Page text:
CHARLESTON, WV – Gov. Justice has declared a State of Emergency for all 55 West Virginia counties due to the increasing threat of flash flooding and severe storms from now-Tropical Depression Ida. The West Virginia Division of Highways is preparing to address any flooding or rain-related problems that arise.
“We're handling it like we would a snow event,” said WVDOH District 1 Manager Arlie Matney. “We will have crews out 24/7 over the next couple days, checking for high water, slides, culverts out and damage to roads. They will be on the ground, ready to respond and to help other parts of the state if needed.”
Transportation workers across the state are putting storm preparation measures into effect statewide on Tuesday. They include making sure all vehicles and equipment are safely out of low-lying areas, gassed up and ready to go. WVDOH also has fuel reserves on hand to fuel vehicles of the West Virginia National Guard if necessary.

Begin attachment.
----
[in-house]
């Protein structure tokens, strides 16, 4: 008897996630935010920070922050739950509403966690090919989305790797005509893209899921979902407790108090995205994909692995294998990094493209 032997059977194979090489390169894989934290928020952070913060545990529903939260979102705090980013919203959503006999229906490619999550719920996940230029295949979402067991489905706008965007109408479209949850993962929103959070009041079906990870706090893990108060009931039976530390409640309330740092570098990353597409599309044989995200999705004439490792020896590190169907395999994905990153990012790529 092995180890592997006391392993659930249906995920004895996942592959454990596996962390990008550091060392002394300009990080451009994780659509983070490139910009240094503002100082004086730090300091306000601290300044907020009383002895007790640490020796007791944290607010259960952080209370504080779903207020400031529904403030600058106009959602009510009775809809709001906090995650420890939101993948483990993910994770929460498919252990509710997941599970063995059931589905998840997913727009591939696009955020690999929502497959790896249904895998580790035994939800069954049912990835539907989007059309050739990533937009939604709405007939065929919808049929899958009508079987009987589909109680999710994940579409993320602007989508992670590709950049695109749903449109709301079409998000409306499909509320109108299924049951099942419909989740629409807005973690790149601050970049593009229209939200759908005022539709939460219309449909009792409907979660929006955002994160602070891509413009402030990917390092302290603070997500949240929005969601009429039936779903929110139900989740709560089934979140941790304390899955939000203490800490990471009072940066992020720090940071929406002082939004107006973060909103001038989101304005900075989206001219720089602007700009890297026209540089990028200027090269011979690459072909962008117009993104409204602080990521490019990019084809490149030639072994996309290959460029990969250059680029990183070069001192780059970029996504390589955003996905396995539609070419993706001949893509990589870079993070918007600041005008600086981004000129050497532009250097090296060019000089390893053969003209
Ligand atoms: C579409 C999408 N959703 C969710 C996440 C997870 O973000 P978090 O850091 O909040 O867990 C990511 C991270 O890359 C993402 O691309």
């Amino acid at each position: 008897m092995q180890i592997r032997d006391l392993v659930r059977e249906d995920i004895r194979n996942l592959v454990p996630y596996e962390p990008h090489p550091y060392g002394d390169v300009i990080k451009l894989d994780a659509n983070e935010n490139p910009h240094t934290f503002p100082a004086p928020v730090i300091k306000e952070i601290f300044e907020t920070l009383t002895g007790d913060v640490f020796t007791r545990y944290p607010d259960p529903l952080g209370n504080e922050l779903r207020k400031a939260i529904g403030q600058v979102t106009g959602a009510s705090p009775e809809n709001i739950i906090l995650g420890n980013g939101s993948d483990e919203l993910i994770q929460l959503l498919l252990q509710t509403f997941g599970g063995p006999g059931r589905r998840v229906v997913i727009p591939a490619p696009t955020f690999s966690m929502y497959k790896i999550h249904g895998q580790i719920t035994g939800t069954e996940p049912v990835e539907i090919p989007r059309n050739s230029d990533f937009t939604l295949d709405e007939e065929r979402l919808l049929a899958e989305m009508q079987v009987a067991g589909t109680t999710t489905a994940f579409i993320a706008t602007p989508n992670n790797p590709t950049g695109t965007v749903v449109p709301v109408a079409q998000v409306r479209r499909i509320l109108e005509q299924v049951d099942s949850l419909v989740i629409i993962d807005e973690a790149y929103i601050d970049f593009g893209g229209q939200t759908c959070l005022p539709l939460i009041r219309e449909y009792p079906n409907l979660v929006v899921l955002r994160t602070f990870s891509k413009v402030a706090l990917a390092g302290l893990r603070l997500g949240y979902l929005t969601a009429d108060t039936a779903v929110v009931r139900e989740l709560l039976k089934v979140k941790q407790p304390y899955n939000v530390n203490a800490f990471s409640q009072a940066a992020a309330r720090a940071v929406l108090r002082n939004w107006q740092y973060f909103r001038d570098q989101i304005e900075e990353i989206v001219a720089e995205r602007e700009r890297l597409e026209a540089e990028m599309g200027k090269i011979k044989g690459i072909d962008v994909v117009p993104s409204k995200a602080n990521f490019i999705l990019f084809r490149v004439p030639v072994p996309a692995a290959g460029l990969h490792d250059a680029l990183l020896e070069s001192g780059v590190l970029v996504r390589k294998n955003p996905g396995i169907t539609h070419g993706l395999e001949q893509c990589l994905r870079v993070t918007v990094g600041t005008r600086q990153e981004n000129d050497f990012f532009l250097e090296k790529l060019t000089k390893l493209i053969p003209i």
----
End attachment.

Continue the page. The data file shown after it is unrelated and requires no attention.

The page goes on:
In the WVDOH's Transportation Management Center in Charleston, employees work round the clock every day of the year, monitoring roadway conditions around the state and coordinating with law enforcement and other first responders, as well as dispatching WVDOH crews to address roadway situations. "Law enforcement works well with us, we've got really good communication," said Lambert.
"Our transportation workers really take this preparation seriously," said District 3 Engineer Justin Smith, who said he met with all his county administrators on Tuesday. "Once the weather is here, everything needs to be ready to go quick. With most of the state under a flash flood watch, we're watching too and we're ready to help each other should the need arise anywhere within our transportation system."